Monday, November 14, 2005

SBL Blogging and Phil Harland

The forthcoming SBL CARG session on biblioblogging generated several recent posts from me and from others (See SBL Carg Biblioblog Session, Resources for SBL CARG biblioblog session and SBL CARG Biblioblog Session: Relevant Posts) and I've just spotted an extra resource that is relevant to the discussion that I would have mentioned before. It focuses on Phil Harland's excellent Religions of the Ancient Mediterranean Blog:

Academics take up blogging
Online diaries give professors a new audience
By James Allison, Editor,
. . . . Harland said adapting his writing for the blog has been a balancing act between maintaining a serious tone and providing light reading for a non-academic audience. However, it has proven beneficial in helping him to develop ideas and express them succinctly.

“When you’re reading a book and come up with idea, you don’t always take the time to jot it down,” he said. “The blog is useful for grabbing those ideas and developing them further.” . . . .
One of the remarks here is particularly relevant to one of the topics of our discussion:
This semester, students in Harland’s courses will also be given the opportunity to take part in this distributed conversation. He will post entries on his blog that deal with issues raised in class and encourage students to continue the discussion online . . . .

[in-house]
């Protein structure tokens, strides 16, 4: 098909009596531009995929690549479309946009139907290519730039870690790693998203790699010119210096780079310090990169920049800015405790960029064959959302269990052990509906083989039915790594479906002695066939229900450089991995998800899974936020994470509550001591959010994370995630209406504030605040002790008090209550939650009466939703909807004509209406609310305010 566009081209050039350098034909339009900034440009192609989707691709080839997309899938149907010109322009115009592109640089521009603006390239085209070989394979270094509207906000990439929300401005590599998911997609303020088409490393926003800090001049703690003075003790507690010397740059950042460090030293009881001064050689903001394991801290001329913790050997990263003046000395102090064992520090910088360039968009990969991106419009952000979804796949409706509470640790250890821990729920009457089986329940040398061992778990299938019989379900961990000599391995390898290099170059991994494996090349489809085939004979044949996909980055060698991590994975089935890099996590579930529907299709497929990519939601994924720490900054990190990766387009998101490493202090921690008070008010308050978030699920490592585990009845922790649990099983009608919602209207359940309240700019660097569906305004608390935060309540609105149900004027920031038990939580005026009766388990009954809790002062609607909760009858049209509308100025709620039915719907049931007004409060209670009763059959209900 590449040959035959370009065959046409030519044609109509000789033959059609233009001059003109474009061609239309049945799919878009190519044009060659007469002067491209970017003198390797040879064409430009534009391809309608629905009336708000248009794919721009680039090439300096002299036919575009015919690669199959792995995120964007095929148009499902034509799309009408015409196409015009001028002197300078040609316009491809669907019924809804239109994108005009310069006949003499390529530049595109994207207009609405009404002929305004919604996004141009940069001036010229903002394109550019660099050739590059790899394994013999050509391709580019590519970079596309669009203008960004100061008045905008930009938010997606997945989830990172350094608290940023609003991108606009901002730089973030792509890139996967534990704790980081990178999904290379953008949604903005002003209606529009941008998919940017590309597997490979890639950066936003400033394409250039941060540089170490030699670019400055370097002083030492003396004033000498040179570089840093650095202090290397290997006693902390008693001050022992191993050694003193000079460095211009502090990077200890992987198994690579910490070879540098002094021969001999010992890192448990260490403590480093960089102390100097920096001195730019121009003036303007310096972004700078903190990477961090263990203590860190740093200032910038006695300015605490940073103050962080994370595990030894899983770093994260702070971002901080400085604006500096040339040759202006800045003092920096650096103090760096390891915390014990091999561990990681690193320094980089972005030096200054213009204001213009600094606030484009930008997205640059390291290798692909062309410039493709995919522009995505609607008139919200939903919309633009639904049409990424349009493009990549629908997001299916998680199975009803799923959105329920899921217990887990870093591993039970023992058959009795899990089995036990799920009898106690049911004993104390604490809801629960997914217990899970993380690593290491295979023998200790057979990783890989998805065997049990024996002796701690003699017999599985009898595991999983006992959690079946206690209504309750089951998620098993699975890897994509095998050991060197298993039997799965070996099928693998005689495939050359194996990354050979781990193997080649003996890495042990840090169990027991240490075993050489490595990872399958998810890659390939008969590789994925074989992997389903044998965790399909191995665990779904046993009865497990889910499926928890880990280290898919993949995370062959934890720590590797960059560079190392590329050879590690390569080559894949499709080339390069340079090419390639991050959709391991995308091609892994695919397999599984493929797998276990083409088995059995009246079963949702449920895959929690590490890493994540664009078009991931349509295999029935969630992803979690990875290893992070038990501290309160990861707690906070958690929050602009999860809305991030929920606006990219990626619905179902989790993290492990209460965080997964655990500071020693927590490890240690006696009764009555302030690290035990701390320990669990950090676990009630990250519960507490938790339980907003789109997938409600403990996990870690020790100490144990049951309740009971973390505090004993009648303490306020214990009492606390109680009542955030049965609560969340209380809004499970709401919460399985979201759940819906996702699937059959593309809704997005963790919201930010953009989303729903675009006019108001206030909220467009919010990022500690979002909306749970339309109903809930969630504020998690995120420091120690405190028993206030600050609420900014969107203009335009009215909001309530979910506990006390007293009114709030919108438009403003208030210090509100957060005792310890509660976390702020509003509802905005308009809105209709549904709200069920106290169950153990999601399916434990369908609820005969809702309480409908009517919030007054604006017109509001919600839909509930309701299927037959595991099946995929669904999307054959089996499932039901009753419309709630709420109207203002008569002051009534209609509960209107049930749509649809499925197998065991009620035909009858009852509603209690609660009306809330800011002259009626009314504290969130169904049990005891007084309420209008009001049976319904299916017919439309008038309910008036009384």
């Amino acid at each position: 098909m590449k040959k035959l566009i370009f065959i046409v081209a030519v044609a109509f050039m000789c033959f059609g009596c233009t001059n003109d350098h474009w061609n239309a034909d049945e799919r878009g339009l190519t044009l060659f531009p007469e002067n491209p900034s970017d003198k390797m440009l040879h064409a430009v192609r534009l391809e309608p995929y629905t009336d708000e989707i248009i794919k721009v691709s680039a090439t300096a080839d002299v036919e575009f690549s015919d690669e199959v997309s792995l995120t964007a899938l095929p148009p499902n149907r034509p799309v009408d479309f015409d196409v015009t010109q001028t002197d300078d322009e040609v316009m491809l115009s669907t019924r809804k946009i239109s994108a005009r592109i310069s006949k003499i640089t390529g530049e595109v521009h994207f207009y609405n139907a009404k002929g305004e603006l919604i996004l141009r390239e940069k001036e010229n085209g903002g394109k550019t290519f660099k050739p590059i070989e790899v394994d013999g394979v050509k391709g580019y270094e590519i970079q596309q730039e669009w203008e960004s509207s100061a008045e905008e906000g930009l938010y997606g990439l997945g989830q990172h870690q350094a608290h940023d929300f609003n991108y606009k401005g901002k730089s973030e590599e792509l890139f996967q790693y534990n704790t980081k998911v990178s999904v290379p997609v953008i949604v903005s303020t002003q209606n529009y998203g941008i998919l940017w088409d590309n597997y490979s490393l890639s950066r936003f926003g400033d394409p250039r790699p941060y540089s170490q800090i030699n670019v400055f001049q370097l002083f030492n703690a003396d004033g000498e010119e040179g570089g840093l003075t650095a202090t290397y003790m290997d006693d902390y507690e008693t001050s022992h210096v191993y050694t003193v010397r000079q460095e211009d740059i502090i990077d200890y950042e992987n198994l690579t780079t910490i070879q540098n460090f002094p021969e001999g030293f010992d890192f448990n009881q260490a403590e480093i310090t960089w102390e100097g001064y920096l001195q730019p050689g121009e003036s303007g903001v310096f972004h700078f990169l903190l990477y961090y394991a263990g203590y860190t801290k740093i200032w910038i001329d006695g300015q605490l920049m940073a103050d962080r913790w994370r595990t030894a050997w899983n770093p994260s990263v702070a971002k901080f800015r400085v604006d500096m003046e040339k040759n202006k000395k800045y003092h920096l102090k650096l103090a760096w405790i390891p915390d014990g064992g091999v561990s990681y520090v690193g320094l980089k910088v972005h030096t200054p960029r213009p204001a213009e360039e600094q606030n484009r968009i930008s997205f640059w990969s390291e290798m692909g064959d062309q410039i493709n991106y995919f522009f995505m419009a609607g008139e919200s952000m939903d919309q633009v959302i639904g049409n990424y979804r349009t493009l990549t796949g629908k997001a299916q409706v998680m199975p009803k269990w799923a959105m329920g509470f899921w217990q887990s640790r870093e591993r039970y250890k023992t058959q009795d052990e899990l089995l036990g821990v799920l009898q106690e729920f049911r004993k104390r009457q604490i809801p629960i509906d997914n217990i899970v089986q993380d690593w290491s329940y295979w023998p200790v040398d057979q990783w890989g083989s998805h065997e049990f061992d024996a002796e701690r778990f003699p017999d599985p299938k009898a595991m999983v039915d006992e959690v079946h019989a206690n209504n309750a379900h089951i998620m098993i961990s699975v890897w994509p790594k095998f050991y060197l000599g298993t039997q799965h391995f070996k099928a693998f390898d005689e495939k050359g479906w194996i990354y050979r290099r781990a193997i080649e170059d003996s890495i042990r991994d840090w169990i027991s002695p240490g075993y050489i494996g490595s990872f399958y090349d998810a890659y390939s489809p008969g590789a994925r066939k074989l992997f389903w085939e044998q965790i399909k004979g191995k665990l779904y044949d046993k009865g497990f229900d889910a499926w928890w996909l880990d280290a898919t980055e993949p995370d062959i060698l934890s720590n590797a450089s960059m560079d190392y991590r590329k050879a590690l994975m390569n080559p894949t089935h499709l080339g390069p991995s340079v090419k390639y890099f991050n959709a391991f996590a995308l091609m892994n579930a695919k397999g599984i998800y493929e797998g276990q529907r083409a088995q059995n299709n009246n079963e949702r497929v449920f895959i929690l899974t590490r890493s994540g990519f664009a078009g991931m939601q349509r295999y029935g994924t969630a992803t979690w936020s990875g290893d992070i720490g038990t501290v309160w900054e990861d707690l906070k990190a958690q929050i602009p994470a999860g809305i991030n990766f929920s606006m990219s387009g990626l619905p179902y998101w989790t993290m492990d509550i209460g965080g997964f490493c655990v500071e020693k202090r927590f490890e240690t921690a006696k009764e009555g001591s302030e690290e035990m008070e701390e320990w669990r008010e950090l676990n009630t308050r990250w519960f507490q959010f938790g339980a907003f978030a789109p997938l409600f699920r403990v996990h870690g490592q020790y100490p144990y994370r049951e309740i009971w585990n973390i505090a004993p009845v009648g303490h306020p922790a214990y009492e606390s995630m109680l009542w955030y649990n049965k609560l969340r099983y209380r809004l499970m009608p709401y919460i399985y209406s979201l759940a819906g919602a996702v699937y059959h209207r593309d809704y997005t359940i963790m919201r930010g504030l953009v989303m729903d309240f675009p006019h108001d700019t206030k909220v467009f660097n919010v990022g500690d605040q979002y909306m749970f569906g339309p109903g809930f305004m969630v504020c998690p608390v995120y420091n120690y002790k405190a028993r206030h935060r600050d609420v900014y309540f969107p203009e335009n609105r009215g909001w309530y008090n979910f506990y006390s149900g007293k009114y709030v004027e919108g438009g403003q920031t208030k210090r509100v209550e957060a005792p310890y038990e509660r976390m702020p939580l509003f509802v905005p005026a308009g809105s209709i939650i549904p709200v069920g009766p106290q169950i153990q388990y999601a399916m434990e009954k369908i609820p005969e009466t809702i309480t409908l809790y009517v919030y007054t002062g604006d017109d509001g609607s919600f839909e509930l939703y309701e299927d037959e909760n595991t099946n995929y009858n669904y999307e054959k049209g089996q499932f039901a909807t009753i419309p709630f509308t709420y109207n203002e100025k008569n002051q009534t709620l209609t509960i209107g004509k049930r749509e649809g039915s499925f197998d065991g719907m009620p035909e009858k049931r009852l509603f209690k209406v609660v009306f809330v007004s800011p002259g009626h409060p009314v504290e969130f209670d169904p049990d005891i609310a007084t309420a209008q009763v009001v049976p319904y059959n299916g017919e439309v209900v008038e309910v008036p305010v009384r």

. . . . Allowing the public to observe and participate in classroom-related discussions in the context of a blog is an innovative way of enriching the educational experience.
And I would add that the great thing about the blog-as-classroom experiment is that we all get educated. I have personally found the recent entries on Religions of the Ancient Mediterraneans Blog on the Apocryphal NT very interesting and informative.

In related news, I noticed in a CARG email from Kirk Lowery that "The Blogging session received special highlighting by SBL; see p. 12 in the Program Book." I don't have a Program Book yet -- I guess it must have got lost somewhere between the US and the UK and back -- but it's good to hear that this session has been specially flagged.

1 comment:

Phil Harland said...

Glad you find the posts interesting. As to the "experiment", so far the commenting interaction works very well with the graduate students (in connection with the Apocrypha course) but not as well with the undergrads (who do read the posts on medieval and early modern Christianity but almost never comment themselves). Since the grad students do a thorough job of reading and preparing, they always seem to have something to say on my entries. I'm going to see what other technique I can use to get undergrads interacting on the blog next term (when I have no grad class but only undergrads). I wonder what Jim Davila's experience was when he did the Qumran course blog, though I don't remember if he had comments on that one. Phil H.